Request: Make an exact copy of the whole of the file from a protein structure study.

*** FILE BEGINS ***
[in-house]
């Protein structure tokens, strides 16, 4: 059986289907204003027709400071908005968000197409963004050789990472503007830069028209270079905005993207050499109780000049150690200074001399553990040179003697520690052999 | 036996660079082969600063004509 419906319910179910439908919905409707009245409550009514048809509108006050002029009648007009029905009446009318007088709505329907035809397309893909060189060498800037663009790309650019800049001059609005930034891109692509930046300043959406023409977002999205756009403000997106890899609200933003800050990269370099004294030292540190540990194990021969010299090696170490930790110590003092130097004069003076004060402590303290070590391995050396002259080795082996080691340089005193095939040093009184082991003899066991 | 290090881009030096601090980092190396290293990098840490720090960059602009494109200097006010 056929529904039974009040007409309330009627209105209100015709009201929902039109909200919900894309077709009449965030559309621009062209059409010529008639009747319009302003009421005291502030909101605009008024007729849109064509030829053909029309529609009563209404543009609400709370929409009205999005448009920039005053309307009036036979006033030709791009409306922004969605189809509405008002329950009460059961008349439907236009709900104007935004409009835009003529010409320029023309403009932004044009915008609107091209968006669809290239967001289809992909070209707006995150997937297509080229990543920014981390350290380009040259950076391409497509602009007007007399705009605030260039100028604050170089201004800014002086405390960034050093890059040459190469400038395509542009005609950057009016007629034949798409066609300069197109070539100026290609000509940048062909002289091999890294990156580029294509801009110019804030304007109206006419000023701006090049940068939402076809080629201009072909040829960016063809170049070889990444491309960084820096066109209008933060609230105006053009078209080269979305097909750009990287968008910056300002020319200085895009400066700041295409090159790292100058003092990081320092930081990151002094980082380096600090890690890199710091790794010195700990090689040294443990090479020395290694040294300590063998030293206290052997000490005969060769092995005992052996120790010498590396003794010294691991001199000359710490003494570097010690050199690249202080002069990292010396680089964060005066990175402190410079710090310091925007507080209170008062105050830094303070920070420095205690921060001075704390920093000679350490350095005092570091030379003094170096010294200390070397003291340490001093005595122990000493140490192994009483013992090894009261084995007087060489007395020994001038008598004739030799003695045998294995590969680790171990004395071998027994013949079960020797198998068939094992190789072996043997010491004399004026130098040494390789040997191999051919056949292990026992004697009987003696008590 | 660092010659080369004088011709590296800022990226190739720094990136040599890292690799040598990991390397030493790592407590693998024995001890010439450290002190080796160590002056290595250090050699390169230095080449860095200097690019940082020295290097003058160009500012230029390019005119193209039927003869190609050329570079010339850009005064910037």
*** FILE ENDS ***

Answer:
[in-house]
């Protein structure tokens, strides 16, 4: 059986289907204003027709400071908005968000197409963004050789990472503007830069028209270079905005993207050499109780000049150690200074001399553990040179003697520690052999 | 036996660079082969600063004509 419906319910179910439908919905409707009245409550009514048809509108006050002029009648007009029905009446009318007088709505329907035809397309893909060189060498800037663009790309650019800049001059609005930034891109692509930046300043959406023409977002999205756009403000997106890899609200933003800050990269370099004294030292540190540990194990021969010299090696170490930790110590003092130097004069003076004060402590303290070590391995050396002259080795082996080691340089005193095939040093009184082991003899066991 | 290090881009030096601090980092190396290293990098840490720090960059602009494109200097006010 056929529904039974009040007409309330009627209105209100015709009201929902039109909200919900894309077709009449965030559309621009062209059409010529008639009747319009302003009421005291502030909101605009008024007729849109064509030829053909029309529609009563209404543009609400709370929409009205999005448009920039005053309307009036036979006033030709791009409306922004969605189809509405008002329950009460059961008349439907236009709900104007935004409009835009003529010409320029023309403009932004044009915008609107091209968006669809290239967001289809992909070209707006995150997937297509080229990543920014981390350290380009040259950076391409497509602009007007007399705009605030260039100028604050170089201004800014002086405390960034050093890059040459190469400038395509542009005609950057009016007629034949798409066609300069197109070539100026290609000509940048062909002289091999890294990156580029294509801009110019804030304007109206006419000023701006090049940068939402076809080629201009072909040829960016063809170049070889990444491309960084820096066109209008933060609230105006053009078209080269979305097909750009990287968008910056300002020319200085895009400066700041295409090159790292100058003092990081320092930081990151002094980082380096600090890690890199710091790794010195700990090689040294443990090479020395290694040294300590063998030293206290052997000490005969060769092995005992052996120790010498590396003794010294691991001199000359710490003494570097010690050199690249202080002069990292010396680089964060005066990175402190410079710090310091925007507080209170008062105050830094303070920070420095205690921060001075704390920093000679350490350095005092570091030379003094170096010294200390070397003291340490001093005595122990000493140490192994009483013992090894009261084995007087060489007395020994001038008598004739030799003695045998294995590969680790171990004395071998027994013949079960020797198998068939094992190789072996043997010491004399004026130098040494390789040997191999051919056949292990026992004697009987003696008590 | 660092010659080369004088011709590296800022990226190739720094990136040599890292690799040598990991390397030493790592407590693998024995001890010439450290002190080796160590002056290595250090050699390169230095080449860095200097690019940082020295290097003058160009500012230029390019005119193209039927003869190609050329570079010339850009005064910037």